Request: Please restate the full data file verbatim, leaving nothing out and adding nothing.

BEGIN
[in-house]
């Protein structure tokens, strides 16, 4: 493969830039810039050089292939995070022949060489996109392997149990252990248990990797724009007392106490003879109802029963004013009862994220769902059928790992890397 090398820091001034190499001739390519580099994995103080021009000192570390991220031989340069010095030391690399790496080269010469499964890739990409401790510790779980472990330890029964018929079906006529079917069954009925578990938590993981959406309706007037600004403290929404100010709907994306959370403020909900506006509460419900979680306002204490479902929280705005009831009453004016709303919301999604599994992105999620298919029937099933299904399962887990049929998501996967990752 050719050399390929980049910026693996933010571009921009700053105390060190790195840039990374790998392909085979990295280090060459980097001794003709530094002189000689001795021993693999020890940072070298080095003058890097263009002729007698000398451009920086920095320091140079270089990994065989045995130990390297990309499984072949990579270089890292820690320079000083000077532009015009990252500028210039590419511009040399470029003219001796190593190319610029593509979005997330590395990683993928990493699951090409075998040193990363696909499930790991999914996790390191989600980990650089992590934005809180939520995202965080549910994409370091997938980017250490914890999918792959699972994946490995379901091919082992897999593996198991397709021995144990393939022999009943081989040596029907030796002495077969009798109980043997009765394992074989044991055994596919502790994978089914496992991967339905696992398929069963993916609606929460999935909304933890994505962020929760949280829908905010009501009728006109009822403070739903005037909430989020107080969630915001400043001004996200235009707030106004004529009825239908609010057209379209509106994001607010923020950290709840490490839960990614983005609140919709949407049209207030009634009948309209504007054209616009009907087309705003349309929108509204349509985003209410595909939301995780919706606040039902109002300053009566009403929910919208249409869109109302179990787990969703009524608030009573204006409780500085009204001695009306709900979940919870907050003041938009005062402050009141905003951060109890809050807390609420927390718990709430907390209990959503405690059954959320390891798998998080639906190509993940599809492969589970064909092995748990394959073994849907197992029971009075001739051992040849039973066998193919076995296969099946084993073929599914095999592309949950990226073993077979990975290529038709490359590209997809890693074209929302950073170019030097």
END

[in-house]
């Protein structure tokens, strides 16, 4: 493969830039810039050089292939995070022949060489996109392997149990252990248990990797724009007392106490003879109802029963004013009862994220769902059928790992890397 090398820091001034190499001739390519580099994995103080021009000192570390991220031989340069010095030391690399790496080269010469499964890739990409401790510790779980472990330890029964018929079906006529079917069954009925578990938590993981959406309706007037600004403290929404100010709907994306959370403020909900506006509460419900979680306002204490479902929280705005009831009453004016709303919301999604599994992105999620298919029937099933299904399962887990049929998501996967990752 050719050399390929980049910026693996933010571009921009700053105390060190790195840039990374790998392909085979990295280090060459980097001794003709530094002189000689001795021993693999020890940072070298080095003058890097263009002729007698000398451009920086920095320091140079270089990994065989045995130990390297990309499984072949990579270089890292820690320079000083000077532009015009990252500028210039590419511009040399470029003219001796190593190319610029593509979005997330590395990683993928990493699951090409075998040193990363696909499930790991999914996790390191989600980990650089992590934005809180939520995202965080549910994409370091997938980017250490914890999918792959699972994946490995379901091919082992897999593996198991397709021995144990393939022999009943081989040596029907030796002495077969009798109980043997009765394992074989044991055994596919502790994978089914496992991967339905696992398929069963993916609606929460999935909304933890994505962020929760949280829908905010009501009728006109009822403070739903005037909430989020107080969630915001400043001004996200235009707030106004004529009825239908609010057209379209509106994001607010923020950290709840490490839960990614983005609140919709949407049209207030009634009948309209504007054209616009009907087309705003349309929108509204349509985003209410595909939301995780919706606040039902109002300053009566009403929910919208249409869109109302179990787990969703009524608030009573204006409780500085009204001695009306709900979940919870907050003041938009005062402050009141905003951060109890809050807390609420927390718990709430907390209990959503405690059954959320390891798998998080639906190509993940599809492969589970064909092995748990394959073994849907197992029971009075001739051992040849039973066998193919076995296969099946084993073929599914095999592309949950990226073993077979990975290529038709490359590209997809890693074209929302950073170019030097």